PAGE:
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What Does It Mean to Retire?

December 24, 2015

 

The Commonwealth Court has once again redefined retirement for workers’ compensation claimants.  I don’t know about you, when I picture retirement, I picture myself:

  •         Leaving the dismal winter weather of Pittsburgh (at least for January and February);

  •         Not looking for another job; and

  •         Seeing my physician as little as possible.

 

That’s it!  That about defines my big plans for retirement.  Oh, and I will probably admit that I left the Pittsburgh job market, have not looked for any work, but may consider working at some point if I get bored.

 

Once again, a claimant with a similar life plan was allowed to continue to receive total disability workers’ compensation benefits.  In  Chesik v. WCAB (Dept. of Military and Veterans' Affairs) (decided October 9, 2015), the Commonwealth Court reversed the finding of the WCJ and determined that the Employer had not met its burden of proving by a totality of circumstances that the Claimant had retired.

 

The facts of the case, in my humble opinion (and apparently that of the WCJ who actually heard the case) certainly support the suggestion that the Claimant had retired.  In 2009, Claimant sustained a cervical sprain/strain injury.  Claimant applied for disability pension benefits in December 2012 and was awarded those benefits.  She then moved to Nevada in March 2013.  During her testimony, Claimant admitted that she had removed herself from the workforce in Scranton and had not looked for work in Nevada.  She indicated that she moved to Nevada because she did better in a warmer climate, while admitting that no physician suggested that she do so.  She also admitted to treating for her neck on only one occasion since her relocation.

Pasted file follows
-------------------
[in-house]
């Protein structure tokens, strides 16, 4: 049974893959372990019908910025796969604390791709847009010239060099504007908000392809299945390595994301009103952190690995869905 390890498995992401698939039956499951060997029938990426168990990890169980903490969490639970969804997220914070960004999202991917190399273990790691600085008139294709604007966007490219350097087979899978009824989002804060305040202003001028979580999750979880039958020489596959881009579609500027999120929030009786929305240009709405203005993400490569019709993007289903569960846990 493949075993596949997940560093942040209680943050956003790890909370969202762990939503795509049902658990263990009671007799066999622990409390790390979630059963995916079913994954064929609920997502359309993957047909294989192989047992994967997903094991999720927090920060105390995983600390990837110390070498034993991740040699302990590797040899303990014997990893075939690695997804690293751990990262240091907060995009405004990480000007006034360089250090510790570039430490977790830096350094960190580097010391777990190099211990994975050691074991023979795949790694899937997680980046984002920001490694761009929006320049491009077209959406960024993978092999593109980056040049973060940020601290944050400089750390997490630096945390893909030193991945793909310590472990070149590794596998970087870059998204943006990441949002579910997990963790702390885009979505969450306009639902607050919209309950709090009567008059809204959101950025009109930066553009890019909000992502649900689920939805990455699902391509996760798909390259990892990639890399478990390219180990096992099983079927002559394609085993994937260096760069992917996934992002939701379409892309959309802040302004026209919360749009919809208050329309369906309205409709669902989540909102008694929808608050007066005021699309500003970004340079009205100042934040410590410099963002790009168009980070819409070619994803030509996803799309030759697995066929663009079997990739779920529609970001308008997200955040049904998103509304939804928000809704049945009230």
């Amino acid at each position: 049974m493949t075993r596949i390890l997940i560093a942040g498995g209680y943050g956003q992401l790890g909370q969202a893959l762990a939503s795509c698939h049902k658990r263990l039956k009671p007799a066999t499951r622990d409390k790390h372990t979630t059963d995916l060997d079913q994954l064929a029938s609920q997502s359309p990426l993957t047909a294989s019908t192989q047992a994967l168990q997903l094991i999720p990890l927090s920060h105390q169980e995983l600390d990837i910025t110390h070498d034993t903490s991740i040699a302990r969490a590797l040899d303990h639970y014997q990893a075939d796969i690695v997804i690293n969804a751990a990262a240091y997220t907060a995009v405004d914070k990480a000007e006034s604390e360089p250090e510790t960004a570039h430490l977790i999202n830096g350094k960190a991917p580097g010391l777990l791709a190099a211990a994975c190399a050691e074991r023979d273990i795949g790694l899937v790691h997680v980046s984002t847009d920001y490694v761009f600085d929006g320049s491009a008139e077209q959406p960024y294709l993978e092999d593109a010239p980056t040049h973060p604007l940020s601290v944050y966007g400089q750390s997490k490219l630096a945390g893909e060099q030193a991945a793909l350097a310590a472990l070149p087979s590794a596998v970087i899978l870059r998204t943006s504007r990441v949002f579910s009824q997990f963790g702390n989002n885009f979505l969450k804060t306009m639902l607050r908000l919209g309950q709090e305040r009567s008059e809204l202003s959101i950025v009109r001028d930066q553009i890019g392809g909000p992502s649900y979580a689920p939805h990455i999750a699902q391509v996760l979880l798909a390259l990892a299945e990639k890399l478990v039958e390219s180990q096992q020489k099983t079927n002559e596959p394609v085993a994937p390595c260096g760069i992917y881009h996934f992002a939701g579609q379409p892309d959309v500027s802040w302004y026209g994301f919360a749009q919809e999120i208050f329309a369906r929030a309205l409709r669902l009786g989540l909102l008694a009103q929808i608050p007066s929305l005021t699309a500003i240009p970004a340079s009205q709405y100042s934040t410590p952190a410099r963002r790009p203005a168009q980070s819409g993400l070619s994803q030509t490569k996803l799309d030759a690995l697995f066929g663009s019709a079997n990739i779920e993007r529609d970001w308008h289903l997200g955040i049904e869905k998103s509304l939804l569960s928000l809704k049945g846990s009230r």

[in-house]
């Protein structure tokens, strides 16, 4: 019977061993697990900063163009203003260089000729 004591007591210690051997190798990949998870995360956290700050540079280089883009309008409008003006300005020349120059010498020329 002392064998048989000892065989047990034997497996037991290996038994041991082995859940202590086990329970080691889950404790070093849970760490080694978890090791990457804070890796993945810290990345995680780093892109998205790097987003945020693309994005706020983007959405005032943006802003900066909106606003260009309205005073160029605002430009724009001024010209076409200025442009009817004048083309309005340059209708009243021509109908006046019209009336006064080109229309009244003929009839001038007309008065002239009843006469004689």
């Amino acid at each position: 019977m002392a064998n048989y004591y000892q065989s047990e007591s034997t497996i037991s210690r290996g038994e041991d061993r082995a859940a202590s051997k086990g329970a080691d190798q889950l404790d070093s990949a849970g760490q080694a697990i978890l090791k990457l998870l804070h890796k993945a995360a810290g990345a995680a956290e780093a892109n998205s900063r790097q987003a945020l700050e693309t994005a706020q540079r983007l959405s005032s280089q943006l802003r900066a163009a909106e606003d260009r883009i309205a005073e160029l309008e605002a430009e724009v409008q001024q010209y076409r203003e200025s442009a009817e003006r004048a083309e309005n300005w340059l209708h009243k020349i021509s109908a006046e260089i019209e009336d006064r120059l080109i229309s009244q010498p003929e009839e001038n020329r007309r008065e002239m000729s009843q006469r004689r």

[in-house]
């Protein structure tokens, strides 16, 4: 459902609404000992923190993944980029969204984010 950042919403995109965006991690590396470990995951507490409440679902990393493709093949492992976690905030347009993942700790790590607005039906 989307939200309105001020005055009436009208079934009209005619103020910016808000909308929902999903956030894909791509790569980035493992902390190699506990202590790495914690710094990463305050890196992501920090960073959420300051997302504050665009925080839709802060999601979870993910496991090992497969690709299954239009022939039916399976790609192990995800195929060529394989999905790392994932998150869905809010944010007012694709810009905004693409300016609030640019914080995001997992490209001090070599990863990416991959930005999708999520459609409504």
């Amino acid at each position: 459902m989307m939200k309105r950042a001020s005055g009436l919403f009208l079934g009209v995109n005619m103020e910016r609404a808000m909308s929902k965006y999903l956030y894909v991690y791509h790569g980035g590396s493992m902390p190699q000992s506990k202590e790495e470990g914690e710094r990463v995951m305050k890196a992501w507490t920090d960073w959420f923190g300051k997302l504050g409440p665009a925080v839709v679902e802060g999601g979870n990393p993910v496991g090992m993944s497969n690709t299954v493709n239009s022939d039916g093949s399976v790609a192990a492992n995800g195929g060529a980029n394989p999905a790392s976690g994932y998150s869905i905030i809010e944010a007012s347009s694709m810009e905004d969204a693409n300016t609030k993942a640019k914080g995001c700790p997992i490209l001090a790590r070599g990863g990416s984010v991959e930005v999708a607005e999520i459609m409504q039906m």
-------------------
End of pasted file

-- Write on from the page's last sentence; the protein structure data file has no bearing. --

The WCJ was persuaded that Claimant had retired and granted the Suspension Petition based on Claimant voluntarily removing herself from the workforce.  The WCAB affirmed.    

 

Unfortunately, the Commonwealth Court weighed the evidence differently and found that the Employer had the burden of proving that Claimant had voluntarily left the work force and failed to do so, despite the evidence that Claimant accepted a retirement pension, moved to a warmer climate, treated minimally, and had not looked for work.  The Court noted that the Claimant’s receipt of a retirement pension was only an “inference” that Claimant had retired, not proof that she had done so through a totality of the circumstances.  Most disturbingly, the Court found that the Employer presented “no evidence” that the Claimant had “permanently” removed herself from the workforce. 

 

From an Employer’s perspective, this seems like an outrageous burden.  How are we to prove that a Claimant’s plans for withdrawal from the workforce are permanent?  All a Claimant has to do is state that at some point, he or she may re-enter to workforce to defeat Employer’s position.

 

At this juncture, while the Courts chip away at the removal from the workforce defense, Employers may need to couple these petitions with evidence of work available to show that the Claimant is not pursuing work.  Perhaps we will need to call the bluff of retired Claimants who “would love to work.”  The Pennsylvania Workers’ Compensation Act is founded upon the principle of “wage loss.”  When wage loss is caused by voluntary retirement unrelated to an injury, the receipt of ongoing benefits cannot go unchallenged.

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